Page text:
Photo by Tony Liao on Unsplash
Several of my previous blogs (It happened outside work … (or it’s my private life!) published on 7 February 2019; Social Media Misuse published on 11 April 2019; and Social media and dismissal published on 20 May 2019) have addressed the issue of whether employees have a right to privacy in the work-place.
The short answer is yes and no: privacy is not an absolute right.
Privacy in the work-place is becoming more of an issue thanks to the widespread use of social media by employees outwith working hours (and, of course, during the working day).
If you’re working in the public sector (and this, potentially, covers a large number of employees), Article 8 of the European Convention on Human Rights i.e. the right to family and private life could be particularly relevant to your situation.
Even if you’re employed by a private sector organisation, Article 8 rights are still relevant because they are ultimately guaranteed by the State (the United Kingdom) as a signatory to the European Convention. Furthermore, there are all sorts of situations where private sector organisations may be regarded as ’emanations/entities of the State’ because they carry out some type of work or provide a service which is beneficial to the wider public (think utilities companies or those organisations which benefit from outsourced contracts from local and central government).
Regular readers of this blog will know, of course, that provisions of the European Convention have been incorporated into Scots Law via the Scotland Act 1998 and the Human Rights Act 1998.
Employers, quite rightly, may have legitimate concerns about the type of content or statements that their employees post on social media platforms – especially if such material could cause the organisation to suffer some sort of reputational damage.
In such circumstances, it’s simply not a competent defence for employees to argue that disciplinary action (up to and including dismissal) which might be taken by their employers represents unwarranted interference in their private lives.
That said, it is very important for employers to set out clear guidelines and policies covering social media (mis)use by employees during and outwith working hours. There is a balancing exercise to be had here between the legitimate interests of the employer and the employee.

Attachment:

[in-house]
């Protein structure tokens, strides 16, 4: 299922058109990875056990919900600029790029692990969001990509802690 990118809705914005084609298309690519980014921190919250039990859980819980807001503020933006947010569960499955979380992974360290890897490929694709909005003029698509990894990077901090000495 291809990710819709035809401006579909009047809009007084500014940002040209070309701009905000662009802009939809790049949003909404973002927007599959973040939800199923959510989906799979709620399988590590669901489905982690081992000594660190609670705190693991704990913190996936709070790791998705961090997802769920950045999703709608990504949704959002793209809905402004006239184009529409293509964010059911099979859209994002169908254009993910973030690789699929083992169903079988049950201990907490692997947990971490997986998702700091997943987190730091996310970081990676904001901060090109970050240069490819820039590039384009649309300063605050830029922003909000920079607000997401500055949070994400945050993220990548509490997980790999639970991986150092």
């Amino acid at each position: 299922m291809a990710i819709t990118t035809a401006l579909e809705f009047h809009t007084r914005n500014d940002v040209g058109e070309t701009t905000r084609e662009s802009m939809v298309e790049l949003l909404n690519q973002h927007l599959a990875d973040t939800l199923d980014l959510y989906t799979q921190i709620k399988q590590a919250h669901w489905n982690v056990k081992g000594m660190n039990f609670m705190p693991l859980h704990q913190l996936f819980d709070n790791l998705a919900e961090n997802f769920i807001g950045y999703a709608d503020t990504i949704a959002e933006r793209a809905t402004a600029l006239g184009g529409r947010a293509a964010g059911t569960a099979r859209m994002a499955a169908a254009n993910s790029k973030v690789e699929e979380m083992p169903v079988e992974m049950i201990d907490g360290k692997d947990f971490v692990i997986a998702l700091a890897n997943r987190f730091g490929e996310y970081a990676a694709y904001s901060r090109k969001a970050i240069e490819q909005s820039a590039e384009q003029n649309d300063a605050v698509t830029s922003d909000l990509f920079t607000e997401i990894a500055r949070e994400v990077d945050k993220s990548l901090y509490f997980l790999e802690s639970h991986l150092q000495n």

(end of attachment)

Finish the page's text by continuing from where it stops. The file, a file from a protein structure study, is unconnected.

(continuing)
So, it was with some interest that I read about a case before the Outer House of the Court of Session during the summer which dealt with the boundaries of employee privacy (see Petition of B, C and Others v Chief Constable Police Service of Scotland and Others  CSOH 48).
Lord Bannatyne rejected the Petition for judicial review lodged by a number of serving Police Scotland officers who were accused of (non-criminal) misconduct by their employer. These officers had allegedly used the WhatsApp social media platform to exchange a number of messages between them which were deemed to be offensive in nature and not in keeping with their role as serving members of Police Scotland.
Police Scotland wished to access the content of these messages in order to progress the misconduct hearings, but the officers involved in the disciplinary investigation argued that this constituted a breach of their human rights – specifically their rights to privacy Article 8 of the European Convention on Human Rights. More generally, the officers were also arguing that they had the right to privacy at common law.
His Lordship highlighted the significance of the important decision of the European Court of Human Rights: Von Hannover v Germany  40 EHRR 1 to the case before him.
Von Hannover raises three important considerations: